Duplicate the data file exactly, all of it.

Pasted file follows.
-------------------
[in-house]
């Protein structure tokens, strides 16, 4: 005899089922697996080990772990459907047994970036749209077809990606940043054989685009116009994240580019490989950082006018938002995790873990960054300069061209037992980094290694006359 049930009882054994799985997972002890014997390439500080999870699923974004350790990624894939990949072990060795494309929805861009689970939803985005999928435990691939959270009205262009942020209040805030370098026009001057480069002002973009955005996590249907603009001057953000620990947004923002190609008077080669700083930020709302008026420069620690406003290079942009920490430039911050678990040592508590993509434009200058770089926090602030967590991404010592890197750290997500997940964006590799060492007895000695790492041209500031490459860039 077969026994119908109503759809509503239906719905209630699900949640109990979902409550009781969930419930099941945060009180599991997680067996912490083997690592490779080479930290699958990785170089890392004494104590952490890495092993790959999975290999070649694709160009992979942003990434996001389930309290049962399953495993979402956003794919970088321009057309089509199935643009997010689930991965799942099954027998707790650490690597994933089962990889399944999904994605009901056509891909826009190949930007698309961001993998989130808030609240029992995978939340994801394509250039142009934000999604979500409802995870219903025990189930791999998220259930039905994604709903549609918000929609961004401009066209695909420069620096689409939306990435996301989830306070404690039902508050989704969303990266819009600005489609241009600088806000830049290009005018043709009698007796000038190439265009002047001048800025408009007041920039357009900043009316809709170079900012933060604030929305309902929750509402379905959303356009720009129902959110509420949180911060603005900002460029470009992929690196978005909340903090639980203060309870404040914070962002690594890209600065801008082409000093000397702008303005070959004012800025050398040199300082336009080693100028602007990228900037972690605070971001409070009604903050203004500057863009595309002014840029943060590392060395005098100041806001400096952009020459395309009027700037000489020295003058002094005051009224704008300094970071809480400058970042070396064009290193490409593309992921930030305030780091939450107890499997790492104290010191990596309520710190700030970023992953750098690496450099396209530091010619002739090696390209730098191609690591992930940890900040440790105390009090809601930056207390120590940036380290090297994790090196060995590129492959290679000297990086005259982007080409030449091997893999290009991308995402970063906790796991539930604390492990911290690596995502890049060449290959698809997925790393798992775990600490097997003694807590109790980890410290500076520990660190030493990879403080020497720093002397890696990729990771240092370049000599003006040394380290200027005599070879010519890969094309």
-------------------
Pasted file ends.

[in-house]
């Protein structure tokens, strides 16, 4: 005899089922697996080990772990459907047994970036749209077809990606940043054989685009116009994240580019490989950082006018938002995790873990960054300069061209037992980094290694006359 049930009882054994799985997972002890014997390439500080999870699923974004350790990624894939990949072990060795494309929805861009689970939803985005999928435990691939959270009205262009942020209040805030370098026009001057480069002002973009955005996590249907603009001057953000620990947004923002190609008077080669700083930020709302008026420069620690406003290079942009920490430039911050678990040592508590993509434009200058770089926090602030967590991404010592890197750290997500997940964006590799060492007895000695790492041209500031490459860039 077969026994119908109503759809509503239906719905209630699900949640109990979902409550009781969930419930099941945060009180599991997680067996912490083997690592490779080479930290699958990785170089890392004494104590952490890495092993790959999975290999070649694709160009992979942003990434996001389930309290049962399953495993979402956003794919970088321009057309089509199935643009997010689930991965799942099954027998707790650490690597994933089962990889399944999904994605009901056509891909826009190949930007698309961001993998989130808030609240029992995978939340994801394509250039142009934000999604979500409802995870219903025990189930791999998220259930039905994604709903549609918000929609961004401009066209695909420069620096689409939306990435996301989830306070404690039902508050989704969303990266819009600005489609241009600088806000830049290009005018043709009698007796000038190439265009002047001048800025408009007041920039357009900043009316809709170079900012933060604030929305309902929750509402379905959303356009720009129902959110509420949180911060603005900002460029470009992929690196978005909340903090639980203060309870404040914070962002690594890209600065801008082409000093000397702008303005070959004012800025050398040199300082336009080693100028602007990228900037972690605070971001409070009604903050203004500057863009595309002014840029943060590392060395005098100041806001400096952009020459395309009027700037000489020295003058002094005051009224704008300094970071809480400058970042070396064009290193490409593309992921930030305030780091939450107890499997790492104290010191990596309520710190700030970023992953750098690496450099396209530091010619002739090696390209730098191609690591992930940890900040440790105390009090809601930056207390120590940036380290090297994790090196060995590129492959290679000297990086005259982007080409030449091997893999290009991308995402970063906790796991539930604390492990911290690596995502890049060449290959698809997925790393798992775990600490097997003694807590109790980890410290500076520990660190030493990879403080020497720093002397890696990729990771240092370049000599003006040394380290200027005599070879010519890969094309």